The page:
If you want to use the DNS server, do not update the /etc/hosts file. The system uses the /etc/hosts file in the first place to resolve the IP address. It sends a query to the DNS server only if it does not find an entry for that IP address in the /etc/hosts file.

The /etc/resolv.conf file

Linux stores DNS server IP addresses in this file. By default, this file is not present. Linux dynamically generates and updates this file when you configure the DNS server's IP address.

When you configure or change the DNS server IP address, Linux store it in the network configuration file available in the /etc/sysconfig/network-scripts/ directory and pushes the configuration to the /etc/resolv.conf file. Since Linux dynamically updates this file, you should not edit this file directly.

If you manually edit this file, the changes will work only until you don't restart NetworkManager. When you restart NetworkManager, it automatically updates this file from the configuration stored in the network configuration file.

To verify it, use the following steps.

  • Use the cat command to display the current configuration stored in the /etc/resolv.conf
  • Manually update the configuration file and verify the change
  • Restart the NetworkManager service
  • Use the cat command again to display the configuration

The following image shows the above exercise.

etc resolv conf file

The /etc/hostname file

There are three types of hostnames static, pretty, and transient. Services running on the local system use the static hostname to refer to the system. If the system is connected to the network, services running on other computers use the transient hostname to refer to the system. Users use the pretty hostname to refer to the system.

Of these names, the static hostname is the most important. Linux always needs it. Since it is the most important, Linux has a default static hostname (localhost.localdomain). Linux uses it when the manual static hostname is not available.

It stores the static hostname in the /etc/hostname file. You can edit this file directly or use the hostnamectl command.

etc hostname

To learn more about the hostname, you can check the following tutorial.

How to change the hostname on Linux

It explains all types of hostnames and how to configure each type in detail.

The /etc/sysconfig/network file

This file works differently based on the installation of the network service. Before RHEL8, the network service was used to control networking-related settings. In RHEL8, the network service was deprecated. It was replaced by NetworkManager.

Before RHEL8 (The network service is installed.)

This file, based on how the network interfaces are configured, may contain none, one, or two configuration directives. If a system is configured to get IP configuration from the DHCP server, there will be no configuration in this file.

Two directives that may appear in this file are; GATEWAY and NETWORKING.

GATEWAY directive shows the IP address of the default gateway. This directive appears only if the same IP address is used for the default gateway in all network interfaces.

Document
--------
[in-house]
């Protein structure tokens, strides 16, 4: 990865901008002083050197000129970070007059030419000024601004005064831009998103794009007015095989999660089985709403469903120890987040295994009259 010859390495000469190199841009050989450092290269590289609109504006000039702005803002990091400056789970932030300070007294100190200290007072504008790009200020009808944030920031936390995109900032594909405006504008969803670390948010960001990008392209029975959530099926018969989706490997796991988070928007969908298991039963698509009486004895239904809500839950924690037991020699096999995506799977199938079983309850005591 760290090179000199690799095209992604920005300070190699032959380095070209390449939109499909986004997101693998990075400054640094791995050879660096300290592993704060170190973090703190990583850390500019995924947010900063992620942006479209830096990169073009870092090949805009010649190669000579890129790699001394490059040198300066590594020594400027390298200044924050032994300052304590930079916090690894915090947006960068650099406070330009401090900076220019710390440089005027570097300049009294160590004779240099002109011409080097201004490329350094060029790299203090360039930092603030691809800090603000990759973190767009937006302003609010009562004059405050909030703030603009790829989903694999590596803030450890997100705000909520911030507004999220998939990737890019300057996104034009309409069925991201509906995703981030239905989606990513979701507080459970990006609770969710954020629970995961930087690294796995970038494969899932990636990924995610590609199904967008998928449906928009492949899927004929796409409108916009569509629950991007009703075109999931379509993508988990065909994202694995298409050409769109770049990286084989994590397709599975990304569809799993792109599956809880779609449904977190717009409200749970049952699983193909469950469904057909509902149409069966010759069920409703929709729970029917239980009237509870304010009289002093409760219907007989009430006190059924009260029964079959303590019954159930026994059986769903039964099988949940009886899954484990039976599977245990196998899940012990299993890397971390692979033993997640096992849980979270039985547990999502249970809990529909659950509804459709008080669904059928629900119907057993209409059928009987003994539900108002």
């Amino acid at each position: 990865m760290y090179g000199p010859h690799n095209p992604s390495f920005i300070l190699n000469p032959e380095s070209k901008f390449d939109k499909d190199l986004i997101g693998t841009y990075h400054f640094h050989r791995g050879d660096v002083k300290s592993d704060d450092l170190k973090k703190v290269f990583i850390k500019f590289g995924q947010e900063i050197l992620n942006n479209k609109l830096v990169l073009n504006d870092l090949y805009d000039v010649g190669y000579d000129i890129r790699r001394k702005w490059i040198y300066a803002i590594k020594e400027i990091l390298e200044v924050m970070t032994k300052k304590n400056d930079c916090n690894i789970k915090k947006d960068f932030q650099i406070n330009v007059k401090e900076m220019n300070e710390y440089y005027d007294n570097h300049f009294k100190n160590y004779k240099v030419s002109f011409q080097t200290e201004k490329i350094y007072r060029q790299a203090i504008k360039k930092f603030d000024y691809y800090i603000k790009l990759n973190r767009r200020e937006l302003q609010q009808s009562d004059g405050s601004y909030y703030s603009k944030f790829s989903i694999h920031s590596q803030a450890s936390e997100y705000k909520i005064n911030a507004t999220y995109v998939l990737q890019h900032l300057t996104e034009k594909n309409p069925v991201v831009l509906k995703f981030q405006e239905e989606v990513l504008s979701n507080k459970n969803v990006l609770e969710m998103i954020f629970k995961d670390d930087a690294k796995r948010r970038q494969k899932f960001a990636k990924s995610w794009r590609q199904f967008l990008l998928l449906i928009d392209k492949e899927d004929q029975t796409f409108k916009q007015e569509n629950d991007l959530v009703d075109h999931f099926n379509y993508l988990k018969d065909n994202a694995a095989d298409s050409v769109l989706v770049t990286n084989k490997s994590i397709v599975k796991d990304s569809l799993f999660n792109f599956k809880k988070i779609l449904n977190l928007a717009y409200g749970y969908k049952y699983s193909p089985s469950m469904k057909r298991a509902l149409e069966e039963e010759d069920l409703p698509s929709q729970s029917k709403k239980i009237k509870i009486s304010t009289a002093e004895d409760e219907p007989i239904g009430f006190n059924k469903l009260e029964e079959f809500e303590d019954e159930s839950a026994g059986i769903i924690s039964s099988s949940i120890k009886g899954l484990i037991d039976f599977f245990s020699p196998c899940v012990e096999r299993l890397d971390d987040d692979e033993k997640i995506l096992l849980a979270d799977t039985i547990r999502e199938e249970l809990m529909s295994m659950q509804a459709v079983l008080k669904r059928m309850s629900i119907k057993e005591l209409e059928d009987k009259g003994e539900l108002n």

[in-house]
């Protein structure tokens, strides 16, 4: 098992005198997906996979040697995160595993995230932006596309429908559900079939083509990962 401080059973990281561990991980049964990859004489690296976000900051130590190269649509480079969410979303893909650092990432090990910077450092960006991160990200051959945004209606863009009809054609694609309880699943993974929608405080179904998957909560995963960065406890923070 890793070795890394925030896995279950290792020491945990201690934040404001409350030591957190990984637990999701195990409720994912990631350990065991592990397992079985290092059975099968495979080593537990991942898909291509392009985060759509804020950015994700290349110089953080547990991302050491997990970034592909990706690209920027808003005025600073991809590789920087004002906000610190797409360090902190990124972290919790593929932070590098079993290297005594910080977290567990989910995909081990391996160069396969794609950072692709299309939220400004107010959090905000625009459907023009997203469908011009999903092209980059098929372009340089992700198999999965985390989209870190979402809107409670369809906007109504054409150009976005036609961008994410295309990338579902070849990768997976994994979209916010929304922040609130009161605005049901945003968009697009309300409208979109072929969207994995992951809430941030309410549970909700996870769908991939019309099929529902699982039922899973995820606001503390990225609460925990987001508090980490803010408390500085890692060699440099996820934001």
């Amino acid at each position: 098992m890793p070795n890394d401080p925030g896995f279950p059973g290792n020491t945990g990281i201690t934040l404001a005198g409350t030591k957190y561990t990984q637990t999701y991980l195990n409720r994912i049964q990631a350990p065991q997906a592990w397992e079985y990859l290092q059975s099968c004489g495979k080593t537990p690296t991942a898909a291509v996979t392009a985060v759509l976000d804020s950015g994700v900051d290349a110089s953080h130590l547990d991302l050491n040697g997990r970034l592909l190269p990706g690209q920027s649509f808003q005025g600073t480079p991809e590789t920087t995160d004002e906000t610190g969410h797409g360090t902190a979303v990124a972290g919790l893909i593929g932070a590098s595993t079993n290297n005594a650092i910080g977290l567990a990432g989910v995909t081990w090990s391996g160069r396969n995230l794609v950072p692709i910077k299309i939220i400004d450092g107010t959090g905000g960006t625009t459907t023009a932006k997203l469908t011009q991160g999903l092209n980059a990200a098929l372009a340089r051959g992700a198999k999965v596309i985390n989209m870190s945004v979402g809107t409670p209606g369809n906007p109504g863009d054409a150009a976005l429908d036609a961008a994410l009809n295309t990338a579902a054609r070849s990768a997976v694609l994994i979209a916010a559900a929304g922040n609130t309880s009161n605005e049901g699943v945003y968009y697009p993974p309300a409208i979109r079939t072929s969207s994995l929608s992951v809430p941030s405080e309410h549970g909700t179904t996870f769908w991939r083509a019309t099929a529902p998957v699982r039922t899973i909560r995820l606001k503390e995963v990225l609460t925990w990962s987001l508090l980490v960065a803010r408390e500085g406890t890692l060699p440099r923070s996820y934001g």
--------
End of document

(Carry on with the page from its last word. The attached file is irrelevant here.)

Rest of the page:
NETWORKING directive is used to control the network service. It can be configured with two values; yes and no. If the value "no" is used, the network service does not start.

To understand how the "NETWORKING=no" directive affects the network service practically, follow these steps on your test system.

  • Take the backup of the /etc/sysconfig/network file.
  • Delete the NETWORKING directive or set its value to "yes".
  • Check the status of the network service.
  • Add the "NETWORKING=no" directive in the /etc/sysconfig/network file
  • Restart the network service.
  • Remove the "NETWORKING=no" directive or restore the original file back
  • Check the status of the network service again.

The following image shows the status of the network service when the /etc/sysconfig/network file does not contain the NETWORKING directive.

network service

The next image shows how the "NETWORKING=no" directive affects the network service.

disable network service globally

As we can see in the above image, the "NETWORKING=no" directive does not allow the network service to start. To start the network service again, either we have to remove this directive or set its value to "yes". After this, we can start the network service again. The following image shows these steps.

enabling network service globally

On and after RHEL8

If the network service is absent and NetworkManager is installed, this file contains nothing. Since this file works with the network service, updating this file does not affect the NetworkManager service.

To verify it, open this file, set NETWORKING to no, save the file, and restart the NetworkManager service.

The following image shows this exercise.

network manager service

If the NetworkManager service starts, it verifies that this file does not affect the NetworkManager service.

That's all for this tutorial. In this tutorial, we discussed important network configuration files and their roles in the system.

ComputerNetworkingNotes Linux Tutorials Network Configuration Files in Linux Explained